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10 July 2018

IQE’s nano-imprint lithography technology production qualified by DFB laser manufacturer

© Semiconductor Today Magazine / Juno PublishiPicture: Disco’s DAL7440 KABRA laser saw.

Epiwafer foundry and substrate maker IQE plc of Cardiff, Wales, UK says that its proprietary nano-imprint lithography (NIL) technology has been production qualified by a leading supplier of distributed feedback (DFB) lasers for the telecoms industry, and the first production order for $250,000 has been received. Production commences immediately.

As critical enabling transmission components for high-speed data communications across the whole fiber-optic network (including intercontinental communications, broadband fiber-to-the-home and -premises, and ultra-high-speed transmission links in hyper-scale data-center applications), exponential future demand for DFB lasers in this sector is expected to be driven by 5G connectivity and the adoption of Internet of Things (IoT).

In addition, says IQE, the high optical quality of the DFB device makes it the edge-emitting laser of choice for commoditization in the consumer sector for a wide range of emerging sensing applications such as 3D sensing, environmental emissions and air-quality monitoring, chemical weapons and explosives detection, and disease diagnosis via breath and blood vessel monitoring.

In addition to DFB applications, IQE is also engaged in multiple other qualification programs incorporating its nano-imprint lithography technology across a range of wafer sizes and end applications.

Suited to mass manufacturing of wafers at 100mm, 150mm and 200mm sizes (and even scalable to 300mm), nano-imprint lithography is a powerful technology for the large-scale and low-cost manufacturing of submicron features in a variety of materials, including compound semiconductors, silicon, glass, oxides and flexible materials such as polymers. IQE says that its proprietary technology can achieve the complex patterns typically produced using expensive and slow-throughput electron-beam lithography, but at a much lower cost and much higher throughput. Applications include a multitude of photonics products, including gratings for DFB lasers, micro- and patterned sapphire substrate (PSS) LEDs, diffractive optical elements (DOE), and quasi-photonic crystals. Using NIL technology, cost-effective, high-volume fabrication of complex photonic and quasi-photonic crystals (QPC) can be realised, unlocking unique and powerful photonic performance at a wafer level.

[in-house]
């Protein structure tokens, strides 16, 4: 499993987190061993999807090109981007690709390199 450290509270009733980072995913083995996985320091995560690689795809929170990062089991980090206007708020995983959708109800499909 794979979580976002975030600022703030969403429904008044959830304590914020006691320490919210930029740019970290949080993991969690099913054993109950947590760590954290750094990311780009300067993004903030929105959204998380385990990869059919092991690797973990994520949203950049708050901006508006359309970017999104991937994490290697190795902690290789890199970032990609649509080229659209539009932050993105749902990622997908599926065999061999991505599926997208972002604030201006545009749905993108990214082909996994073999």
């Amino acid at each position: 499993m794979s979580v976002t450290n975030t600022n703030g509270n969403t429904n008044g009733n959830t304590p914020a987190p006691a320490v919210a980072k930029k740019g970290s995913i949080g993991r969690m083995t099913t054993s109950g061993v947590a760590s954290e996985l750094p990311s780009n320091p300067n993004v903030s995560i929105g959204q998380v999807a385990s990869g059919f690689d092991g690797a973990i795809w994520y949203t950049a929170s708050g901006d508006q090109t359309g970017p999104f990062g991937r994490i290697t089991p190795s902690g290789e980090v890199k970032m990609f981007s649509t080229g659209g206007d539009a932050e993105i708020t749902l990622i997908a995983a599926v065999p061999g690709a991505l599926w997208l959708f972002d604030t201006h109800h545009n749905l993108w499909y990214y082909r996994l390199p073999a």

With respect to the new qualification, the DFB laser manufacturer has found that using IQE’s proprietary NIL gratings provides greater precision and dimensional control (which have resulted in higher performance in side-mode suppression ratio (SMSR), a key performance measure of DFB lasers), better pitch and duty-cycle uniformity, and narrower lasing wavelength within the wafer compared with conventional interference holography. All other performance characteristics were similar or better than the conventional holographic production.

“This production qualification marks a significant milestone in the introduction of IQE’s proprietary nano-imprint lithography technology into the mainstream telecoms industry,” believes Dr Rodney Pelzel, VP global technology at IQE. “Coupled with a wide range of new and exciting technologies such as crystalline rare earth oxides (cREO) and quasi-photonic crystals, which are also manufactured using the nano-imprint lithography technology, IQE’s IP portfolio is gaining significant traction, allowing the company to offer new, disruptive technologies to the broad semiconductor marketplace,” he adds.

See related items:

IQE’s subsidiary NanoGaN purchases quasi photonic crystal patents from Luxtaltek, complementing nano-imprint lithography capability


Visit: www.iqep.com

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